Policy Anyone?

Posted: July 8th, 2011 | Author: | Filed under: Law and Morality | No Comments »

It’s been a while since I blogged.  No excuse really, but here I am, writing about a topic that has always interested me both in a practical and immediate sense, and in a broader philosophical context.

My children have attended a private, Waldorf school.  The philosophical underpinnings of the school date back to the 20th Century War years during and following which the school’s founder, Rudolph Steiner, reflected unfavorably on slavish subservience to rules without challenging their moral underpinnings.  The Waldorf School movement that he spawned has since that time preferred to operate more on the basis of a shared belief system and a synthesis of competing views rather than top-down rule-making.  It requires self-reflection, judgment and moral fortitude.

Most recently though, I have watched with great interest how a large section of our school body is demanding greater rigidity in structure, and a policy-driven environment in which judgment and discretion may be avoided in the face of nuance, typically justified by a stated desire to achieve uniform results to avoid inequity.  This challenge to flexibility must and will be debated and resolved somehow within the school community, but it mirrors a broader tendency within our society to grasp reflexively for rules and certainty when confronted with what legal philosophers have referred to as “penumbral”, or grey areas.  It also, to my mind, relieves us of the burden of having to exercise judgment and is predicated on the mistaken assumption that a consistent, perfect result is always attainable and will be uniformly accepted.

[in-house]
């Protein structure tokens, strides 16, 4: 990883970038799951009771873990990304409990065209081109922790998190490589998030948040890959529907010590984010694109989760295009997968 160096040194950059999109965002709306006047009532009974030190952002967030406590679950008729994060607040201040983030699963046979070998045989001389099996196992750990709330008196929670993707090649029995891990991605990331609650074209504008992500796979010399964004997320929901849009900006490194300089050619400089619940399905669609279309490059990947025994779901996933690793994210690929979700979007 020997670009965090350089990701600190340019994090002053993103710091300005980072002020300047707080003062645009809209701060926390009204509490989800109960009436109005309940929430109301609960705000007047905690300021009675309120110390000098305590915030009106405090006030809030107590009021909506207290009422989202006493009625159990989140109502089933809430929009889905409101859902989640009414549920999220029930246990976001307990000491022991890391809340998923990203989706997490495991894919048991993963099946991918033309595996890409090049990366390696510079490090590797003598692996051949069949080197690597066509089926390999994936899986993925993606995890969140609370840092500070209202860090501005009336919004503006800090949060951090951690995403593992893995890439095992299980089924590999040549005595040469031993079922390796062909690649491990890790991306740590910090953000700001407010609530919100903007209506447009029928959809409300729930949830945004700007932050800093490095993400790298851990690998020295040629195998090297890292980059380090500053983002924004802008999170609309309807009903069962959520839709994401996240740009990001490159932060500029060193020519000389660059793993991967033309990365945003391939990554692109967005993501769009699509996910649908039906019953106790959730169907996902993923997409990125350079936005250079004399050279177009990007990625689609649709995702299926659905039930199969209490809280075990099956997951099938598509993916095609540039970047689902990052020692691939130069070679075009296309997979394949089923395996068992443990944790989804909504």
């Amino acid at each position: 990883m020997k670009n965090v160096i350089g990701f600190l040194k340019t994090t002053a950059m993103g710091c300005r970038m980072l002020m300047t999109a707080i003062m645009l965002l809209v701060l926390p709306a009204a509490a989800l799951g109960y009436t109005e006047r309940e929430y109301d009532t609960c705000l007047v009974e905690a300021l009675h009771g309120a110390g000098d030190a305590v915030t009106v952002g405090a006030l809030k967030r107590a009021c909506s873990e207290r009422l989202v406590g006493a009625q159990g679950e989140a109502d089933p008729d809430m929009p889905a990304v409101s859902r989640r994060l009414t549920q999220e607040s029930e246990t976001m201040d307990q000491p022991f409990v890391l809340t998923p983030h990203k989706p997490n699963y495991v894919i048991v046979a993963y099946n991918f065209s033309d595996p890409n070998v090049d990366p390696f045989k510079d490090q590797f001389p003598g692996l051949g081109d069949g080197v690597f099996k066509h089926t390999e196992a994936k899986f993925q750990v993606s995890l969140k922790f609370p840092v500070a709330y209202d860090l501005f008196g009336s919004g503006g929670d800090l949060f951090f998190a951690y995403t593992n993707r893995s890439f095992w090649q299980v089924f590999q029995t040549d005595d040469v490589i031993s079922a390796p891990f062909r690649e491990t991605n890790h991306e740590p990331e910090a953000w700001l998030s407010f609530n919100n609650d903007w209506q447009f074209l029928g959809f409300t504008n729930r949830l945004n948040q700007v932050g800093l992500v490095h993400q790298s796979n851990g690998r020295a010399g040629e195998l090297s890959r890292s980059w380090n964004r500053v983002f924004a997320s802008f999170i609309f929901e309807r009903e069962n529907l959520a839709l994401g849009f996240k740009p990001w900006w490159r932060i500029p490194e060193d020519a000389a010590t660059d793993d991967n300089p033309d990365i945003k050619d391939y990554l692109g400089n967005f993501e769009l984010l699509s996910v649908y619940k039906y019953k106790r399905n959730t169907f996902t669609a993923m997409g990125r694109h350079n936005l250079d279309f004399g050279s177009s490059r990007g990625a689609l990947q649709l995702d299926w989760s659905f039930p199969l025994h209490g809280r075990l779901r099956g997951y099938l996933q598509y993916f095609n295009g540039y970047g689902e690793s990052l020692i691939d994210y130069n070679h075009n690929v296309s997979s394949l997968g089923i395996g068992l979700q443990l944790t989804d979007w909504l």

The problem with a policy-driven environment is that it usually creates more problems than it solves, particularly in a small, personal environment such as a school.  The policy seldom fits unique circumstances resulting in a lack of uniform application, which in turn discredits it.  This means that at best, the policy has to be so broadly framed to be sufficiently adaptable to a wide range of situations that it becomes pretty meaningless. 

The more interesting question though is what is driving this reflexive desire for uniformity, and to substitute a rule for judgment?  And how desirable is rigidity, uniformity and predictability?  See my next post…

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